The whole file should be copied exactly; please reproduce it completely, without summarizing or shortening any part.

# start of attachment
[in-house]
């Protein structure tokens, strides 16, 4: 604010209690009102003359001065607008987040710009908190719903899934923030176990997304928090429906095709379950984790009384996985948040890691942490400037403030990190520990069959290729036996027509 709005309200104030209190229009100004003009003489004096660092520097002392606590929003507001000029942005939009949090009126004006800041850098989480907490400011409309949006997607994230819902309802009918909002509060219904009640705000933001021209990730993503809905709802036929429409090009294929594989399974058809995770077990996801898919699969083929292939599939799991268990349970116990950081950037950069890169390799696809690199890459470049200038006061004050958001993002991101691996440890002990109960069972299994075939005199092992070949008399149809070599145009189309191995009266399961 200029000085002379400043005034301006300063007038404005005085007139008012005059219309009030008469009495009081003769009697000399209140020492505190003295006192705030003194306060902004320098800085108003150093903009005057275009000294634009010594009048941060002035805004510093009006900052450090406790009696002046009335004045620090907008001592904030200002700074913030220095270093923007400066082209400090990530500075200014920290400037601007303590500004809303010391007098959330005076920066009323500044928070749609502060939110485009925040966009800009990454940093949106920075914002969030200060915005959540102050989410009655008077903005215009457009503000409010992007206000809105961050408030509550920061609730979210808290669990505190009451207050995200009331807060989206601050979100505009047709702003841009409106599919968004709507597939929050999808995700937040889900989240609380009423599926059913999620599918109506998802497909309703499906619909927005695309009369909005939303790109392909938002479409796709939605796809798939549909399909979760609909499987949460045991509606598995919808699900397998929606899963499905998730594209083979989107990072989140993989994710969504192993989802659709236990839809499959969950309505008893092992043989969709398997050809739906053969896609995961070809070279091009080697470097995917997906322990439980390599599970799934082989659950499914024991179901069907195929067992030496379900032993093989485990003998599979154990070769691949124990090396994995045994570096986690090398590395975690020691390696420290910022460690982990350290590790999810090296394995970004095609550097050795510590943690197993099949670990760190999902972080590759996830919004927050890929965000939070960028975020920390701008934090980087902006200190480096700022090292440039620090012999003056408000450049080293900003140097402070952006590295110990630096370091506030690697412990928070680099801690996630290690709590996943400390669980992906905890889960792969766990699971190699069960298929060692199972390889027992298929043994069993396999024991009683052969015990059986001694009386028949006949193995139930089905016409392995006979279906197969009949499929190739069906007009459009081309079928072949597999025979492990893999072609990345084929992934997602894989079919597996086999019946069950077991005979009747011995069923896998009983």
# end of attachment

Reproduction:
[in-house]
């Protein structure tokens, strides 16, 4: 604010209690009102003359001065607008987040710009908190719903899934923030176990997304928090429906095709379950984790009384996985948040890691942490400037403030990190520990069959290729036996027509 709005309200104030209190229009100004003009003489004096660092520097002392606590929003507001000029942005939009949090009126004006800041850098989480907490400011409309949006997607994230819902309802009918909002509060219904009640705000933001021209990730993503809905709802036929429409090009294929594989399974058809995770077990996801898919699969083929292939599939799991268990349970116990950081950037950069890169390799696809690199890459470049200038006061004050958001993002991101691996440890002990109960069972299994075939005199092992070949008399149809070599145009189309191995009266399961 200029000085002379400043005034301006300063007038404005005085007139008012005059219309009030008469009495009081003769009697000399209140020492505190003295006192705030003194306060902004320098800085108003150093903009005057275009000294634009010594009048941060002035805004510093009006900052450090406790009696002046009335004045620090907008001592904030200002700074913030220095270093923007400066082209400090990530500075200014920290400037601007303590500004809303010391007098959330005076920066009323500044928070749609502060939110485009925040966009800009990454940093949106920075914002969030200060915005959540102050989410009655008077903005215009457009503000409010992007206000809105961050408030509550920061609730979210808290669990505190009451207050995200009331807060989206601050979100505009047709702003841009409106599919968004709507597939929050999808995700937040889900989240609380009423599926059913999620599918109506998802497909309703499906619909927005695309009369909005939303790109392909938002479409796709939605796809798939549909399909979760609909499987949460045991509606598995919808699900397998929606899963499905998730594209083979989107990072989140993989994710969504192993989802659709236990839809499959969950309505008893092992043989969709398997050809739906053969896609995961070809070279091009080697470097995917997906322990439980390599599970799934082989659950499914024991179901069907195929067992030496379900032993093989485990003998599979154990070769691949124990090396994995045994570096986690090398590395975690020691390696420290910022460690982990350290590790999810090296394995970004095609550097050795510590943690197993099949670990760190999902972080590759996830919004927050890929965000939070960028975020920390701008934090980087902006200190480096700022090292440039620090012999003056408000450049080293900003140097402070952006590295110990630096370091506030690697412990928070680099801690996630290690709590996943400390669980992906905890889960792969766990699971190699069960298929060692199972390889027992298929043994069993396999024991009683052969015990059986001694009386028949006949193995139930089905016409392995006979279906197969009949499929190739069906007009459009081309079928072949597999025979492990893999072609990345084929992934997602894989079919597996086999019946069950077991005979009747011995069923896998009983």